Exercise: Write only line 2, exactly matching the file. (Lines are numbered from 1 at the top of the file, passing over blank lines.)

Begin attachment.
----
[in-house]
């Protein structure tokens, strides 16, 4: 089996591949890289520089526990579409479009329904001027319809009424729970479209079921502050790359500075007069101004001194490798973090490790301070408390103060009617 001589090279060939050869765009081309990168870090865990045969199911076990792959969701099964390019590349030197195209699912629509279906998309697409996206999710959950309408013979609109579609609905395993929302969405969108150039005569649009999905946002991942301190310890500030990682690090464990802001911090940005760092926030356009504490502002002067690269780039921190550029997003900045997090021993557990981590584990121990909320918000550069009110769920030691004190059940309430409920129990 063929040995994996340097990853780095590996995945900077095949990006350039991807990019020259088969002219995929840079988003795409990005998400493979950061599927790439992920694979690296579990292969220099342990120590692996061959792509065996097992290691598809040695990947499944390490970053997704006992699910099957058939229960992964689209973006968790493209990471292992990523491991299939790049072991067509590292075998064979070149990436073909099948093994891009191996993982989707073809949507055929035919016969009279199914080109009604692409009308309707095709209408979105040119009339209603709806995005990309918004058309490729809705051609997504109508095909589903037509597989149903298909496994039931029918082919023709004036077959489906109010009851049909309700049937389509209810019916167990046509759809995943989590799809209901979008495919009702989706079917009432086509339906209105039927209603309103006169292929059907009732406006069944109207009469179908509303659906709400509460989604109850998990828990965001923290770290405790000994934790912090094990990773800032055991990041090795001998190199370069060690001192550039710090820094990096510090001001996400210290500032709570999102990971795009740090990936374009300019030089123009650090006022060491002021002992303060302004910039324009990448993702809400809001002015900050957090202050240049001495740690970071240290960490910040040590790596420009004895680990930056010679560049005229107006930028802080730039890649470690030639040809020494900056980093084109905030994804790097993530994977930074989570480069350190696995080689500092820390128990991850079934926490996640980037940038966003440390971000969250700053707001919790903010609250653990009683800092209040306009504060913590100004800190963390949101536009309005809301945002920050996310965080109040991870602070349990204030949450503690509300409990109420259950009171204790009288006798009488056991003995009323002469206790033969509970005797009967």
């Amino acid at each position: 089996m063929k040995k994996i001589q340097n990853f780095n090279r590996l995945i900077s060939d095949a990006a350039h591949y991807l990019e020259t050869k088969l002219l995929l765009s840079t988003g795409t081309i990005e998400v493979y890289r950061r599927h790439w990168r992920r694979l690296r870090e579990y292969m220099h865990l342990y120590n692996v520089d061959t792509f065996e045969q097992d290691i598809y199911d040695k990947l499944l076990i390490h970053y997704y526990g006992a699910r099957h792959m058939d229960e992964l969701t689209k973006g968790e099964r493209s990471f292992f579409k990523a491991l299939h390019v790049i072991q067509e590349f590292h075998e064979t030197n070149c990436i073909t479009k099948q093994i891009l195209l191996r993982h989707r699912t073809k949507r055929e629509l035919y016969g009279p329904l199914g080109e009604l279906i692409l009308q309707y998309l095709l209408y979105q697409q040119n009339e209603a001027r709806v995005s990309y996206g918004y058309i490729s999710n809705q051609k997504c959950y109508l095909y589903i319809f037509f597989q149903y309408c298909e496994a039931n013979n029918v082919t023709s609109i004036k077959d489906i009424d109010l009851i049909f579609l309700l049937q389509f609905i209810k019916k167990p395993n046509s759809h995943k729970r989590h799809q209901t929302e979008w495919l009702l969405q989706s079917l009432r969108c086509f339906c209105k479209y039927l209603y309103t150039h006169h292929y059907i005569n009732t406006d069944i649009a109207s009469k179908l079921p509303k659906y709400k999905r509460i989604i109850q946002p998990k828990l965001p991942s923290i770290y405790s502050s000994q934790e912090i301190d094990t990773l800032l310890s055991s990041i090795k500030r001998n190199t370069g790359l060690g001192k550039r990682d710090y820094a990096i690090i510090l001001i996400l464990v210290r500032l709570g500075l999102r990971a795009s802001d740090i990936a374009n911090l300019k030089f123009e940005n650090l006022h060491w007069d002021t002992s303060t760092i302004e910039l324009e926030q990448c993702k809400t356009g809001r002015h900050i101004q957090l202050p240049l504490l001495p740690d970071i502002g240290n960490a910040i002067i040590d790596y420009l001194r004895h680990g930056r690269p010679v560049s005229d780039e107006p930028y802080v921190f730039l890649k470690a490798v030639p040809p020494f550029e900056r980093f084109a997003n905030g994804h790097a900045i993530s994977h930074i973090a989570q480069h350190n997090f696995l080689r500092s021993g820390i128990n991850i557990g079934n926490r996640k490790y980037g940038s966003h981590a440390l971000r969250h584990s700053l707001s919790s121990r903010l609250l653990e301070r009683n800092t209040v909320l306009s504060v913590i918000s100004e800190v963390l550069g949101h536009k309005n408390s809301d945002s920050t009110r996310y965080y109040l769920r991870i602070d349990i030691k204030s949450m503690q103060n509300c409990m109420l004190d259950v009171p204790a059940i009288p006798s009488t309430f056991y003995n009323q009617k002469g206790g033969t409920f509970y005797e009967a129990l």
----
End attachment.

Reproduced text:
């Protein structure tokens, strides 16, 4: 089996591949890289520089526990579409479009329904001027319809009424729970479209079921502050790359500075007069101004001194490798973090490790301070408390103060009617 001589090279060939050869765009081309990168870090865990045969199911076990792959969701099964390019590349030197195209699912629509279906998309697409996206999710959950309408013979609109579609609905395993929302969405969108150039005569649009999905946002991942301190310890500030990682690090464990802001911090940005760092926030356009504490502002002067690269780039921190550029997003900045997090021993557990981590584990121990909320918000550069009110769920030691004190059940309430409920129990 063929040995994996340097990853780095590996995945900077095949990006350039991807990019020259088969002219995929840079988003795409990005998400493979950061599927790439992920694979690296579990292969220099342990120590692996061959792509065996097992290691598809040695990947499944390490970053997704006992699910099957058939229960992964689209973006968790493209990471292992990523491991299939790049072991067509590292075998064979070149990436073909099948093994891009191996993982989707073809949507055929035919016969009279199914080109009604692409009308309707095709209408979105040119009339209603709806995005990309918004058309490729809705051609997504109508095909589903037509597989149903298909496994039931029918082919023709004036077959489906109010009851049909309700049937389509209810019916167990046509759809995943989590799809209901979008495919009702989706079917009432086509339906209105039927209603309103006169292929059907009732406006069944109207009469179908509303659906709400509460989604109850998990828990965001923290770290405790000994934790912090094990990773800032055991990041090795001998190199370069060690001192550039710090820094990096510090001001996400210290500032709570999102990971795009740090990936374009300019030089123009650090006022060491002021002992303060302004910039324009990448993702809400809001002015900050957090202050240049001495740690970071240290960490910040040590790596420009004895680990930056010679560049005229107006930028802080730039890649470690030639040809020494900056980093084109905030994804790097993530994977930074989570480069350190696995080689500092820390128990991850079934926490996640980037940038966003440390971000969250700053707001919790903010609250653990009683800092209040306009504060913590100004800190963390949101536009309005809301945002920050996310965080109040991870602070349990204030949450503690509300409990109420259950009171204790009288006798009488056991003995009323002469206790033969509970005797009967």